They’d none of them be missed – why 20 amino acids and not 15?

Go to the profile of Stu Cantrill
Mar 27, 2019
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Posted on behalf of Retread

Making DNA is metabolically expensive. 4 ATPs are consumed making adenine (and that’s even when you start with 5 phosphoribosyl alpha pyrophosphate – PPRP). This is why parasites living inside cells have such small genomes. As soon as they figure out a way to get the host to do their metabolic work, they jettison the (now redundant) DNA. The leprosy organism which lives inside cells sheathing nerve processes has only two-thirds the DNA of its cousin, the tuberculosis organism. There are many similar examples and not all are bacterial.

As you know, ‘the’ genetic code is made of nucleotides which come in four varieties (abbreviated A, T, G, C). There are 16 possible combinations when nucleotides are taken 2 at a time, 64 combinations taken 3 at a time. 64 combinations is clearly is overkill for just 20 amino acids. So most amino acids have multiple combinations of 3 nucleotides (called codons) which code for them – these are the synonymous codons. Two amino acids (leucine, arginine) have 6 synonymous codons, 2 have none (e.g., just one codon – methionine and tryptophan), the rest fall inbetween.

If proteins contained only 15 amino acids, you could cut genome size by one-third – that’s 4 billion or so ATPs/cell if the 3 other nucleotides are as expensive to make as adenine. As the late senator Dirksen used to say – a billion here, a billion there, pretty soon you’re talking real money (this was in a older, happier pre-bailout time).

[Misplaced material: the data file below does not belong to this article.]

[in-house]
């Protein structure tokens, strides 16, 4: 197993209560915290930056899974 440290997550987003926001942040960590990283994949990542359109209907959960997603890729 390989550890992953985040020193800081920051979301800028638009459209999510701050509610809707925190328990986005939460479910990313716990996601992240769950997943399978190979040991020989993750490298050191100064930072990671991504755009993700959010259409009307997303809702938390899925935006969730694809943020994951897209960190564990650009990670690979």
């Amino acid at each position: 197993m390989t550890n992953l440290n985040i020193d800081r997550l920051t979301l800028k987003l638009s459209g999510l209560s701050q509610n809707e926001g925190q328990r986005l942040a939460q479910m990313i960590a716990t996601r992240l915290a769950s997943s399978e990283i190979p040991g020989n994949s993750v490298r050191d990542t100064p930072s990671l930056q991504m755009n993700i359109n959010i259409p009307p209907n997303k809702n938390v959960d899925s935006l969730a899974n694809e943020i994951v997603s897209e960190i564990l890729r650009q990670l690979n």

Why 15 and not 16 amino acids? Because you need a codon to tell the machinery when to stop – such codons were known as ‘nonsense’, back in the day when all the genome was thought to do was code for protein.

Look at the side chains of the 20 amino acids with your chemist’s eye. Some are so similar as to be redundant. Glutamic acid and aspartic acid are chemically the same, differing only by a methylene group – get rid of one. Glutamine and asparagine are just the amides of the two acids (why they aren’t called glutamide and asparamide is beyond me). Get rid of one of them. Similarly threonine and serine differ only by an extra methyl group. Not only that but the several hundred different enzymes which add phosphate to them (inappropriately called kinases) don’t bother to tell them apart – get rid of one. Do we really need 4 different hydrocarbon side chains (methyl, isopropyl, sec-butyl, isobutyl)? Maddeningly sec-butyl belongs to isoleucine, and isobutyl belongs to leucine. Get rid of two of them – probably a long one and a short one. Other chemists might choose different amino acids to let go.

Removing these 5 amino acids from the total cuts the DNA required to code for them down by one-third, saving all that synthetic ATP. Of course, synonymous codons disappear in the process. Nonetheless, we should be able to build pretty decent proteins from the 15 amino acids we have left. No chemical functionality present in the original 20 has been lost.

Clearly this hasn’t happened in the real world. Just why not is probably a matter of history, and an endless source of armchair speculation (like this post). Could there be a reason for all this coding redundancy, or at least could there be mechanisms to keep it in place?

I think such mechanisms exist, but you’ll have to give up the protein-centric notion that all DNA does is code for protein. Even better, there is excellent recent hard experimental data to back this up. But that’s the subject of the next post.


Go to the profile of Stu Cantrill

Stu Cantrill

Chief Editor, Nature Chemistry, Springer Nature

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